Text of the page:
The iPhone is under attack. With Nokia’s N97 arriving from the north, a quickly mobilizing Android army and even Windows Mobile looking threatening thanks to HTC’s beautifully skinned Touch Diamond2 and Touch Pro2, the smartphone war has never been so hot.
Apple had to respond, and it has with the arrival of the iPhone 3G S. It looks exactly like its predecessor, but the 3G S fixes the most of iPhone’s flaws: it’s faster, takes better pictures, captures video and now offers 32GB storage. But the great leap forward isn’t the hardware – it’s the 3.0 software, available as a free update to all existing iPhone users.
On paper, the iPhone’s new 3MP camera still lags behind rivals. But thanks to autofocus and exposure adjustments – activated by neat ‘tap to focus’ software – picture quality is improved.
The lack of flash, however, is criminal – particularly as the low-light performance of the 3G S isn’t as good as that of the 3G. This is immensely frustrating at parties, gigs and other nocturnal pursuits.
On the plus side, the iPhone now takes VGA video, captured at between 15 and 30 frames per second depending on available light.
Once you’ve captured a clip, you can use the timeline trim the start and end off before sending by MMS (for the cost of four SMS credits), email, or uploading to YouTube.
Editing is a destructive process, so you lose what you chop, and you can’t fix two clips together – but it’s supremely easy to use. YouTube better expect a new deluge. (The maximum file size to upload over 3G is 10MB, and the max MMS size is 300k).
Twice as fast – and more roomy
And, boy, does it feel faster. It means the end to those frustrating lags that have developed as the iPhone’s software has become more sophisticated without the hardware catching up. There’s more space for your apps and music, too, with max capacity doubled to 32GB.
Theoretically, the iPhone’s 3G S’s download speeds have doubled to 7.2Mbps, but O2 is only just beginning the process of upgrading its 3G network to deliver those speeds.
Apple claims the new iPhone battery will allow 30% more Wi-Fi web browsing on a single charge. Audio playback is up 25% to 24 hours. Talktime is up 20% on 2G networks but the same (5 hours) on 3G networks. Our tests (albeit versus a year-old iPhone 3G) suggested Apple’s claims were conservative.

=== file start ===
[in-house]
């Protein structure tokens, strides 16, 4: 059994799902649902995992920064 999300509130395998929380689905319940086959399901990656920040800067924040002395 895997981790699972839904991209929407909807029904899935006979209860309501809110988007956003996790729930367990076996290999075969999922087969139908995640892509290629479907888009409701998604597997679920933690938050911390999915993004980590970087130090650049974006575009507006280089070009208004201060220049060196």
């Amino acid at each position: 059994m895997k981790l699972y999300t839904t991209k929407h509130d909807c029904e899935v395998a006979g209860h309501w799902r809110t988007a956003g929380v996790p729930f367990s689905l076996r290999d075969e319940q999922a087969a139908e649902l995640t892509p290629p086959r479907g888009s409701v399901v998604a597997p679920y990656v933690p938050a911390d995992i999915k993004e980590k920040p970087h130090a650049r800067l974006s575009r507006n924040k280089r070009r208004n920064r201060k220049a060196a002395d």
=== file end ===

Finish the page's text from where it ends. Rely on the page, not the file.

There are a couple of other minor tweaks to the iPhone 3G S hardware – a compass (or magnetometer), an integrated receiver for Nike+ and a new smudge-resistant screen coating.
Of course, the new iPhone runs the new iPhone 3.0 software, which brings powerful new features like search, turn-by-turn navigation, peer-to-peer sharing and internet tethering (not to mention implementing basics like copy and paste, picture messaging and landscape typing). You can find out all about these features – and why current iPhone users should upgrade – over at our iPhone 3.0 review.
But the iPhone 3G S has some exclusive apps, too. Hold down the home button or in-line mic button and you can issue commands to your iPhone. Gimmicky? Yes. But pretty darned cool, too.
You can name a contact to call them, or control iTunes playback – you can even ask what song is playing, and get the iPhone to create a playlist of similar tracks. The iPhone doesn’t learn your voice, though, so, choosing between ‘Ryan Adams’ from ‘Bryan Adams’ is an elocutionary challenge.
Boy Scouts will be woggling with joy over the new Compass app, which takes advantage of the 3G S’s magnetometer. Expect games and ‘enhanced reality’ apps to follow suit very quickly – Google Maps on the 3G S already shows which way you’re facing. It surely can’t be long before Street View will tell you details about the building that you’re facing.
The 3G S addresses the iPhone’s biggest flaws without providing a great leap forward. The name – and lack of external design changes – reinforces the idea that the S is a stop-gap measure. For existing iPhoners, it’ll be hard to justify upgrading unless you’re desperate for the extra capacity.
But together with the iPhone 3.0 software, the 3G S provides an even stronger platform for the app developers who have already turned the iPhone from a mere mobile into a social phenomenon.
And while some decent rivals are finally appearing, the likes of the Palm Pre, Nokia N97 and HTC Magic are going to find it difficult – if not impossible – to match the iPhone’s momentum.
Evolution, not revolution – the ‘S’ fixes the iPhone’s hardware flaws and the 3.0 software keeps it way ahead of its rivals
Camera’s low light performance is poor
Same old design